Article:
Evidence for a new class of scorpion toxin active against K+ channels

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cDNAs encoding novel long-chain scorpion toxins (64 amino acid residues, including only six cysteines) were isolated from cDNA libraries produced from the venom glands of the scorpions Androctonus australis from Old World and Tityus serrulatus from New World. The encoded peptides were very similar to a recently identified toxin from T. serrulatus, which is active against the voltage-sensitive 'delayed-rectifier' potassium channel, but they were completely different from the long-chain and short-chain scorpion toxins already characterised. However, there was some sequence similarity (42%) between these new toxins, Aa TX Kβ and Ts TX Kβ, and scorpion defensins purified from the hemolymph of Buthidae scorpions Leiurus quinquestriatus and A. australis. Thus, according to a multiple sequence alignment using CLUSTAL, these new toxins seem to be related to the scorpion defensins.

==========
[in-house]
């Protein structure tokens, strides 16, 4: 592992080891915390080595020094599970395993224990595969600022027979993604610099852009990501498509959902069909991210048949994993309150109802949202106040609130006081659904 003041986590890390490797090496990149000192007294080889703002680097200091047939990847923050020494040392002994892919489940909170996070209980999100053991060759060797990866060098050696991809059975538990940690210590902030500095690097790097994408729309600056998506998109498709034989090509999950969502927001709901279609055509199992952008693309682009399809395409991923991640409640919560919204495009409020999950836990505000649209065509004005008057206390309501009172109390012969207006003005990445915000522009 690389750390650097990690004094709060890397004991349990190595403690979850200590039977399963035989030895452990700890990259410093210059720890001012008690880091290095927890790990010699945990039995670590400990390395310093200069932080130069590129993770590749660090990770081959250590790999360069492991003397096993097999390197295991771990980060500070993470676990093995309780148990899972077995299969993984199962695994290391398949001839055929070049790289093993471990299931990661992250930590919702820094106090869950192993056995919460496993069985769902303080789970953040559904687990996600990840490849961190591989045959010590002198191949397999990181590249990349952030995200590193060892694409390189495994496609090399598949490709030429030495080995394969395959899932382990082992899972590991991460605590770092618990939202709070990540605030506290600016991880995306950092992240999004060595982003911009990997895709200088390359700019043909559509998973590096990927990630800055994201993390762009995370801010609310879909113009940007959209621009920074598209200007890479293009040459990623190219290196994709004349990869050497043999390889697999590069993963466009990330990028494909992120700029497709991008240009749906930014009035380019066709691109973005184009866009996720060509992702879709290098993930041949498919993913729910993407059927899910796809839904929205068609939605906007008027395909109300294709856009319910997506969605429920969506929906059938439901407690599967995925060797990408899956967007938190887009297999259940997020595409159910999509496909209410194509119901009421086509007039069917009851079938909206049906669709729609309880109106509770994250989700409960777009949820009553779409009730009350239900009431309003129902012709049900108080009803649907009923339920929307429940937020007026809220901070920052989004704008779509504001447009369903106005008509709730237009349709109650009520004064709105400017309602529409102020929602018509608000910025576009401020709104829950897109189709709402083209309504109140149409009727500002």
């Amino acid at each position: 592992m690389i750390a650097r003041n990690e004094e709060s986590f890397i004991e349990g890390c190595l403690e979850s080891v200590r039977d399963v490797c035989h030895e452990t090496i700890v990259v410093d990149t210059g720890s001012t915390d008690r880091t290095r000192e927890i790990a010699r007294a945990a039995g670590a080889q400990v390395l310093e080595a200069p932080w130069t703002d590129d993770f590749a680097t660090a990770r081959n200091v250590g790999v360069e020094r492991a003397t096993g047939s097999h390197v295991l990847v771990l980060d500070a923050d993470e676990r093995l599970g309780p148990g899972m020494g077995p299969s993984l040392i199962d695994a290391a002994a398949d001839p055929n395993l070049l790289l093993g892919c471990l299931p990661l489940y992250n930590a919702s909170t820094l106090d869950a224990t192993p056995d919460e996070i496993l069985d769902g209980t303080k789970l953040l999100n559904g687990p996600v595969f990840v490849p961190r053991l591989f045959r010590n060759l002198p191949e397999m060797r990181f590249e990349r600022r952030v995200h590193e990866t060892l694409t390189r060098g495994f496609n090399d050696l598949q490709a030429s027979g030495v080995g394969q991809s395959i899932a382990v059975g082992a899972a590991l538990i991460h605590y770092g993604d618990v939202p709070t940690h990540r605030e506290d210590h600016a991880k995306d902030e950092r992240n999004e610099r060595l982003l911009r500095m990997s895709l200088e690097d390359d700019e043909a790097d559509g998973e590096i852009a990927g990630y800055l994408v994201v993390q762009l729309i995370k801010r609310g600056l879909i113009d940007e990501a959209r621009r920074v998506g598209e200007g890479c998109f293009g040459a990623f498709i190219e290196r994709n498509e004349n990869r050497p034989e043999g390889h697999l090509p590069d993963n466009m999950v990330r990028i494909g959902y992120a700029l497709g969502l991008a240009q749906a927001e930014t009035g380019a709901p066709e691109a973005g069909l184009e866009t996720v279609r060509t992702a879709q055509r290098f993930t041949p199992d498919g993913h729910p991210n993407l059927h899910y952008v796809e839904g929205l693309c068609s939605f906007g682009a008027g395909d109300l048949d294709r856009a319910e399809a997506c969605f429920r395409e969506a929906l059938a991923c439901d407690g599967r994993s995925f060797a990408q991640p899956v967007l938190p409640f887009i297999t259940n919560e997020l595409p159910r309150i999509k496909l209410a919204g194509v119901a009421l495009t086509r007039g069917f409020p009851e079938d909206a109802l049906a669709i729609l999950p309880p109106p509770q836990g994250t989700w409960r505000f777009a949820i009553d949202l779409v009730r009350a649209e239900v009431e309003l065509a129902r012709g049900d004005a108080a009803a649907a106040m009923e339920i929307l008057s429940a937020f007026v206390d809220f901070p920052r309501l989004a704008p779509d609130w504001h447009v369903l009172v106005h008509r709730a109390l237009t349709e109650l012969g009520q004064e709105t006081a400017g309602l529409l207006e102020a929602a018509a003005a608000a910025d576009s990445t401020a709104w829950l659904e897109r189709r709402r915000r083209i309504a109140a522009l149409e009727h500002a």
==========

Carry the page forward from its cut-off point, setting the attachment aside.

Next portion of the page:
Legros, C., Céard, B., Bougis, P. E., & Martin-Eauclaire, M. F. (1998). Evidence for a new class of scorpion toxin active against K+ channels. FEBS Letters, 431(3), 375–380. https://doi.org/10.1016/S0014-5793(98)00780-7

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